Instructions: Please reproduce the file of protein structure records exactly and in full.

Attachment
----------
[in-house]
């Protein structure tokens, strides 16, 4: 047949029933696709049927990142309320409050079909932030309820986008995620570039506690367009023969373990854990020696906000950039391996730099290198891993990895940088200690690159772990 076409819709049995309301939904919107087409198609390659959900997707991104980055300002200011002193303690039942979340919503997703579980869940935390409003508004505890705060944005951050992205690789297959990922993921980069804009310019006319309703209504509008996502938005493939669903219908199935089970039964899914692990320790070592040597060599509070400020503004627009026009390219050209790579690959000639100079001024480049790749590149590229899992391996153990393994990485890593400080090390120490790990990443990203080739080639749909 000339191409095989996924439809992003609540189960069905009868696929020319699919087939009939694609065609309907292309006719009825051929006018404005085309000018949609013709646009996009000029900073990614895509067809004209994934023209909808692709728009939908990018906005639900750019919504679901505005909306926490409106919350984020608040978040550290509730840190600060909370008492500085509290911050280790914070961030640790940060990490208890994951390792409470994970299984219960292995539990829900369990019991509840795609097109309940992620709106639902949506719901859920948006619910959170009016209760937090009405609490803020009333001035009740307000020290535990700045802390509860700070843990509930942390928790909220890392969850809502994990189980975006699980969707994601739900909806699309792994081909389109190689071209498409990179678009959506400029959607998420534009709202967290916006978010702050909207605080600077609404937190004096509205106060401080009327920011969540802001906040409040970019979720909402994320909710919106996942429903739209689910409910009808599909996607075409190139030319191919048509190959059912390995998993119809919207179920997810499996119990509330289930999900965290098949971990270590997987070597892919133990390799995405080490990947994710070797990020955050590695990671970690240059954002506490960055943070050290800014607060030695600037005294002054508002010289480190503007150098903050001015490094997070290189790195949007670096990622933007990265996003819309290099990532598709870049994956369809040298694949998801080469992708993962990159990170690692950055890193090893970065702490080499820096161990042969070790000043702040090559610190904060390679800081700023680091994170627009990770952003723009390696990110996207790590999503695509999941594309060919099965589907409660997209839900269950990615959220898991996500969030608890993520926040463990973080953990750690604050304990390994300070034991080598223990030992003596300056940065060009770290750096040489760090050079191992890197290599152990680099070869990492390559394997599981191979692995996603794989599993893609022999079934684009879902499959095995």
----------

[in-house]
């Protein structure tokens, strides 16, 4: 047949029933696709049927990142309320409050079909932030309820986008995620570039506690367009023969373990854990020696906000950039391996730099290198891993990895940088200690690159772990 076409819709049995309301939904919107087409198609390659959900997707991104980055300002200011002193303690039942979340919503997703579980869940935390409003508004505890705060944005951050992205690789297959990922993921980069804009310019006319309703209504509008996502938005493939669903219908199935089970039964899914692990320790070592040597060599509070400020503004627009026009390219050209790579690959000639100079001024480049790749590149590229899992391996153990393994990485890593400080090390120490790990990443990203080739080639749909 000339191409095989996924439809992003609540189960069905009868696929020319699919087939009939694609065609309907292309006719009825051929006018404005085309000018949609013709646009996009000029900073990614895509067809004209994934023209909808692709728009939908990018906005639900750019919504679901505005909306926490409106919350984020608040978040550290509730840190600060909370008492500085509290911050280790914070961030640790940060990490208890994951390792409470994970299984219960292995539990829900369990019991509840795609097109309940992620709106639902949506719901859920948006619910959170009016209760937090009405609490803020009333001035009740307000020290535990700045802390509860700070843990509930942390928790909220890392969850809502994990189980975006699980969707994601739900909806699309792994081909389109190689071209498409990179678009959506400029959607998420534009709202967290916006978010702050909207605080600077609404937190004096509205106060401080009327920011969540802001906040409040970019979720909402994320909710919106996942429903739209689910409910009808599909996607075409190139030319191919048509190959059912390995998993119809919207179920997810499996119990509330289930999900965290098949971990270590997987070597892919133990390799995405080490990947994710070797990020955050590695990671970690240059954002506490960055943070050290800014607060030695600037005294002054508002010289480190503007150098903050001015490094997070290189790195949007670096990622933007990265996003819309290099990532598709870049994956369809040298694949998801080469992708993962990159990170690692950055890193090893970065702490080499820096161990042969070790000043702040090559610190904060390679800081700023680091994170627009990770952003723009390696990110996207790590999503695509999941594309060919099965589907409660997209839900269950990615959220898991996500969030608890993520926040463990973080953990750690604050304990390994300070034991080598223990030992003596300056940065060009770290750096040489760090050079191992890197290599152990680099070869990492390559394997599981191979692995996603794989599993893609022999079934684009879902499959095995």